Two New York Supreme Court decisions last week heralded a victory for local citizens that proved individuals who band together through political action can overpower corporate interests.
Each state Supreme Court judge ruled the Town of Dryden and the Town of Middlefield, respectively, were within their municipal rights to ban hydraulic fracturing and gas drilling.
Within the past year or so, Ithaca residents and those from surrounding towns like Dryden and Danby brought passion to town meetings and demanded that oil companies stay out of their backyards. As seen in the Dryden and Middlefield case, a general resident stance on fracking greatly aids in arguments against corporations that say permits in towns should be designated by the state.
More states should take notice of the central New York action and view fracking through a hyperlocal lens that focuses on towns and cities rather than the state at large. While the desire for economic recovery and build-up is a valid reason to let corporations drill on state land, the environmental and health impact for people who live and work within smaller zoning districts should always trump economic interest.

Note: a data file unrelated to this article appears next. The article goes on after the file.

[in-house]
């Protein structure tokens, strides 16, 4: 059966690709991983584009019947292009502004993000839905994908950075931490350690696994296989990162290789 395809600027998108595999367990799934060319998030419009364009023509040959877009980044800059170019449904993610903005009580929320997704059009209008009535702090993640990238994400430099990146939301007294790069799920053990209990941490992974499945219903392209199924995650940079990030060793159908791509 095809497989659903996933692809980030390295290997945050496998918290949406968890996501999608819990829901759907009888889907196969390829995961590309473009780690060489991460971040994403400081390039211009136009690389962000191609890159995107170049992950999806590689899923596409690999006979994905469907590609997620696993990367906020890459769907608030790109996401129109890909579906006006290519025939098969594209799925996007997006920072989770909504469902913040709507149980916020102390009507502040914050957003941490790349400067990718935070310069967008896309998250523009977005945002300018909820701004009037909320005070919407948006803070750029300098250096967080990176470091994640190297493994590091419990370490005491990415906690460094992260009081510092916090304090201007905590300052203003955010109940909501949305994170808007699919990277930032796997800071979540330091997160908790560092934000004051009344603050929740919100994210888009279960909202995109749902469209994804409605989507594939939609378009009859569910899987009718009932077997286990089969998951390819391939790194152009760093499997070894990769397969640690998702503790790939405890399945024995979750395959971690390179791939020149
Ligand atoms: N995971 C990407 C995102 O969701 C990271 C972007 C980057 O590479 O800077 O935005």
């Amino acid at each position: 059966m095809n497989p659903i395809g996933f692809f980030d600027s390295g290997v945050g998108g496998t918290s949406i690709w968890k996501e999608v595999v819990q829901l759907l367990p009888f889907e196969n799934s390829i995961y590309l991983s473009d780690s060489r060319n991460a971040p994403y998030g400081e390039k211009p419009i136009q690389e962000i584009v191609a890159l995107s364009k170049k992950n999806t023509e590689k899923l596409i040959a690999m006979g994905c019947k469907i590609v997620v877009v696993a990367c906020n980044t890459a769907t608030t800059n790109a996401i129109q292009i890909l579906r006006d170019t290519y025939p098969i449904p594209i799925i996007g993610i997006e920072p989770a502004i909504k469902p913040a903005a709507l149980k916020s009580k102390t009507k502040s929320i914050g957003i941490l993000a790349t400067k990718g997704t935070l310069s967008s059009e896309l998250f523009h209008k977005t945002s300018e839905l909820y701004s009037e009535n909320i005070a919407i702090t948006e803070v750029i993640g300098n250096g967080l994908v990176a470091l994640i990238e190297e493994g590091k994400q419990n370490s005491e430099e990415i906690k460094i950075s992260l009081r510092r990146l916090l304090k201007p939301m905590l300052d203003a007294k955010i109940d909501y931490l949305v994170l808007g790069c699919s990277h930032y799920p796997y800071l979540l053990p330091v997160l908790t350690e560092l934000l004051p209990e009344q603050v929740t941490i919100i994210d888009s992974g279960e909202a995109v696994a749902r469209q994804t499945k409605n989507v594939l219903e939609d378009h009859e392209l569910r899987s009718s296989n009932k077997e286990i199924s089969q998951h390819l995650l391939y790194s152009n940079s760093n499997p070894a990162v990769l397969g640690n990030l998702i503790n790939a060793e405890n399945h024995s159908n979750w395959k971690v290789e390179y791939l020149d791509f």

The argument is no longer money versus the potential for harm, as impacts of fracking can already be seen in many U.S. states. Some Pennsylvanians who live near fracking sites have had their drinking water supply so heavily poisoned by chemicals used to drill for natural gas that their water can be lit on fire.
Some argue those effects are not related to the drilling process, as a University of Texas study recently found that there is no direct link between groundwater contamination and fracking. While researchers and activists still search for the truth, the fact remains that many states are seeing certain water and air contamination that wasn’t present before gas companies used the hydraulic fracturing technique on their land.
Water contamination has concerned many who fear consequences for their health and their homes. If more states rule for towns and cities to decide on a fracking stance themselves, more people can help prevent unwanted drilling invasions where they live and have more say in America’s democratic process that penetrates deeper under the surface of state politics.